Yes, of course, there is excellent work: “SEC Now Takes Hard Look at Insiders’ ‘Regular’ Sales, a follow-up to the options-backdating coverage; “Subprime Game’s Reckoning Day,” predicting – accurately – growing problems in that market; “No Worries: Banks Keeping Less Money in Reserve,” a seriously useful story given today’s deteriorating credit climate; a timely profile of Timothy Geithner, the New York Federal Reserve president, who is charged with minimizing systemic risks posed by hedge funds and others outside the Fed’s jurisdiction; a look at a major oil producer’s recent stumbles, “BP’s next Slogan: `Beyond Probes.”
And — fine! — today’s section is excellent. One story — “Can Asia Control the `Hot Money?’ — looks at efforts to impose anti-meltdown controls (though I would quibble with the idea that the efforts are a “step back” from an openness trend; how about “a refinement?”). And the piece on famed vulture investor betting on a weak housing market, “Why Icahn Is Betting on WCI’s Florida Condos,” would only be of interest to every homeowner and would-be homeowner.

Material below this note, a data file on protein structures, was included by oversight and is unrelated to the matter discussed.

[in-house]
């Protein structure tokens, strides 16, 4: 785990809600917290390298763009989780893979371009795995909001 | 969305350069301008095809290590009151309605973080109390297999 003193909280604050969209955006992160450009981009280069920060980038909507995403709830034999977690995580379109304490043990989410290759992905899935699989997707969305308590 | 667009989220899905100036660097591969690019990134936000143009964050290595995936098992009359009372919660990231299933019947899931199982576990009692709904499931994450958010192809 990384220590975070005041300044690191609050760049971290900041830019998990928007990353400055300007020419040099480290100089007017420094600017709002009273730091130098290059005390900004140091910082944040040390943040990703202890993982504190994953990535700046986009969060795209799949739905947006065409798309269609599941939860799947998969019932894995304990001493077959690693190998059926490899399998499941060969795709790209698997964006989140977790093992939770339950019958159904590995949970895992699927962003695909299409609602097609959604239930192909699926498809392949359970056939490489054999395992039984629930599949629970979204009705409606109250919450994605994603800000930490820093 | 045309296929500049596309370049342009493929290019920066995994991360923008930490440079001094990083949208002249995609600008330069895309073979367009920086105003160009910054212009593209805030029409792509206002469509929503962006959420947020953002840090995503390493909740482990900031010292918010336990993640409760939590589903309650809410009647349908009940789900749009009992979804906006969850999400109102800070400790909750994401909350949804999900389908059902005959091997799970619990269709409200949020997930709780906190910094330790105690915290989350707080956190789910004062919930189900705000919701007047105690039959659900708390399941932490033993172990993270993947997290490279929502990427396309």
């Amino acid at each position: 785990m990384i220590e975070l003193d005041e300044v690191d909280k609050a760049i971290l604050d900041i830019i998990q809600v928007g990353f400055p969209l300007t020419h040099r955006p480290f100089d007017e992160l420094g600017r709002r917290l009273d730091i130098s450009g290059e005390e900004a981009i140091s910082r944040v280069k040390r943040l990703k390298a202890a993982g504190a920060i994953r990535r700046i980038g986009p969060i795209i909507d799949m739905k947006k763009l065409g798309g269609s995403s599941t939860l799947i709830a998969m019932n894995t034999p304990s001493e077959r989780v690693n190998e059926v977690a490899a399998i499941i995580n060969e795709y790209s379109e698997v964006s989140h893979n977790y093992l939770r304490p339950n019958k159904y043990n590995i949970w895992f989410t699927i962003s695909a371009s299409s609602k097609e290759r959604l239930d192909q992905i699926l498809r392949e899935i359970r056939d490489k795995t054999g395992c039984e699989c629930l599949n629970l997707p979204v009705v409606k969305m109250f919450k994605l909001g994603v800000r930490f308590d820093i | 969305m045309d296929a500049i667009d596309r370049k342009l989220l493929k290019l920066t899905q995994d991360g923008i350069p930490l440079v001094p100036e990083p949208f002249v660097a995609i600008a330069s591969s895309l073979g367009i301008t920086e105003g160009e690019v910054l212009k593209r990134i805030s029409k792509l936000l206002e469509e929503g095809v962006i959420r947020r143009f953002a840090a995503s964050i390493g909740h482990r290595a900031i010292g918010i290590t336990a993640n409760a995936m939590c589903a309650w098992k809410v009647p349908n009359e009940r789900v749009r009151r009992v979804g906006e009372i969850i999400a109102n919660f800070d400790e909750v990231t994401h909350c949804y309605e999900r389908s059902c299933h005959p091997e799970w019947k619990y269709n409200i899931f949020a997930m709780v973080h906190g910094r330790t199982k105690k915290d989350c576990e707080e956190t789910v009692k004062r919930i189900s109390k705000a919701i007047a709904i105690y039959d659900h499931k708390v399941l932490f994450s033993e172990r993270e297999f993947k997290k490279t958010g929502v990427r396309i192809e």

But my overall point is right. For instance, you cannot — you just can’t — publish run-of-the-mill market stories on the Third Front. “Stocks Slip on Housing News, Then Recover Most of Losses”; “Stocks Rise as Fresh Money Offsets Manufacturing Data.” You might as well go with: “Cubs Lose Opener, Drop Nightcap”; or “Partly Cloudy, Temps in 50s Yesterday as High Pressure Moved West to East.” This prohibition is especially important now that the Third Front runs a display ad covering the bottom right corner of the page.
Meanwhile, the Third Front cannot look itself in the mirror and say it is leading the way on executive compensation, which The New York Times has owned, and rising shareholder activism, to name a couple of obvious ones.
It’s clear resources are being spread too thin. My prescription: write less. Don’t worry about pages C2 and C3. There. McKinsey would’ve charged you a bundle for that.
A couple of thoughts: I read that income inequality is at its greatest level since before the Great Depression. Goldman Sachs, meanwhile, paid its employees $16.5 billion last year — an average of $622,000 per employee, down to the pastry chef — then had enough left over to post $9.5 billion in earnings.
Come on, Nik and Ken. Capitalism needs you.